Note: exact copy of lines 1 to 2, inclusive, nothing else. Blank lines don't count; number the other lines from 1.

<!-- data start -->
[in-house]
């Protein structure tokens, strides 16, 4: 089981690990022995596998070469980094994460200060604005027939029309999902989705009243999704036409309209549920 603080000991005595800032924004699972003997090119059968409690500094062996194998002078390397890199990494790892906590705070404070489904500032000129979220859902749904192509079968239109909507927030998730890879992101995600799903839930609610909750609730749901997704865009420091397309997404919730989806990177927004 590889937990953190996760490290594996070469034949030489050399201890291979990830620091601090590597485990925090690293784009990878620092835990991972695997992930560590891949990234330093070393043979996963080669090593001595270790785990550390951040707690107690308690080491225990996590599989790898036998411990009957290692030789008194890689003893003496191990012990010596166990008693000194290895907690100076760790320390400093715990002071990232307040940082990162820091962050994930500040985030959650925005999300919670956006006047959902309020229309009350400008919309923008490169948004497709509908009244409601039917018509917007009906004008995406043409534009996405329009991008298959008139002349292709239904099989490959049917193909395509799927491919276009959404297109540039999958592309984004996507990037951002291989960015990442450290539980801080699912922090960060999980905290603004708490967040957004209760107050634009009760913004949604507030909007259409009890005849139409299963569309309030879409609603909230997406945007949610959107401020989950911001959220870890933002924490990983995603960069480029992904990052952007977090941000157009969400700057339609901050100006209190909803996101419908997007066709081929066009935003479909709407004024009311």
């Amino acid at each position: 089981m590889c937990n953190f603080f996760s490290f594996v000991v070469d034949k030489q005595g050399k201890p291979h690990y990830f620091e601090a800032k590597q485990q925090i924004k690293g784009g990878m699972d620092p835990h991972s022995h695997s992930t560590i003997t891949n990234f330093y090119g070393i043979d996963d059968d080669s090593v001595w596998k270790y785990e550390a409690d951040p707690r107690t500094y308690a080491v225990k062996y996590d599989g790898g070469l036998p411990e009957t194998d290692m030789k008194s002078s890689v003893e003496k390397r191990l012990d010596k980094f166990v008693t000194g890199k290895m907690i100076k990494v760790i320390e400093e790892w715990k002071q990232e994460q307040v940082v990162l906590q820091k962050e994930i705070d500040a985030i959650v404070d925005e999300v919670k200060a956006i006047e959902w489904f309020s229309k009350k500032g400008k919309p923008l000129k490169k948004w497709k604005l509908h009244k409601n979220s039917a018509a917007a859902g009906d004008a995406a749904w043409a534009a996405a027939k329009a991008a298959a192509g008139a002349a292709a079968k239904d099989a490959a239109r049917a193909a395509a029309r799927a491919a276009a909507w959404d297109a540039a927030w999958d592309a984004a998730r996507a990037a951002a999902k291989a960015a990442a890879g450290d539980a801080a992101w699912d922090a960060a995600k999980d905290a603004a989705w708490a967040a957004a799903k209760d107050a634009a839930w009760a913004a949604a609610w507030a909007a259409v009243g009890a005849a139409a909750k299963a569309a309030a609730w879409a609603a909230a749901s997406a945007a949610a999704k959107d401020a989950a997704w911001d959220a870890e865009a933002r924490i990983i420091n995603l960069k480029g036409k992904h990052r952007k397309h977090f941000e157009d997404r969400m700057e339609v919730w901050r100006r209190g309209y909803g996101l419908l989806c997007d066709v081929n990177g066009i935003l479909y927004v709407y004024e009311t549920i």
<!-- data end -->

[in-house]
């Protein structure tokens, strides 16, 4: 089981690990022995596998070469980094994460200060604005027939029309999902989705009243999704036409309209549920 603080000991005595800032924004699972003997090119059968409690500094062996194998002078390397890199990494790892906590705070404070489904500032000129979220859902749904192509079968239109909507927030998730890879992101995600799903839930609610909750609730749901997704865009420091397309997404919730989806990177927004 590889937990953190996760490290594996070469034949030489050399201890291979990830620091601090590597485990925090690293784009990878620092835990991972695997992930560590891949990234330093070393043979996963080669090593001595270790785990550390951040707690107690308690080491225990996590599989790898036998411990009957290692030789008194890689003893003496191990012990010596166990008693000194290895907690100076760790320390400093715990002071990232307040940082990162820091962050994930500040985030959650925005999300919670956006006047959902309020229309009350400008919309923008490169948004497709509908009244409601039917018509917007009906004008995406043409534009996405329009991008298959008139002349292709239904099989490959049917193909395509799927491919276009959404297109540039999958592309984004996507990037951002291989960015990442450290539980801080699912922090960060999980905290603004708490967040957004209760107050634009009760913004949604507030909007259409009890005849139409299963569309309030879409609603909230997406945007949610959107401020989950911001959220870890933002924490990983995603960069480029992904990052952007977090941000157009969400700057339609901050100006209190909803996101419908997007066709081929066009935003479909709407004024009311």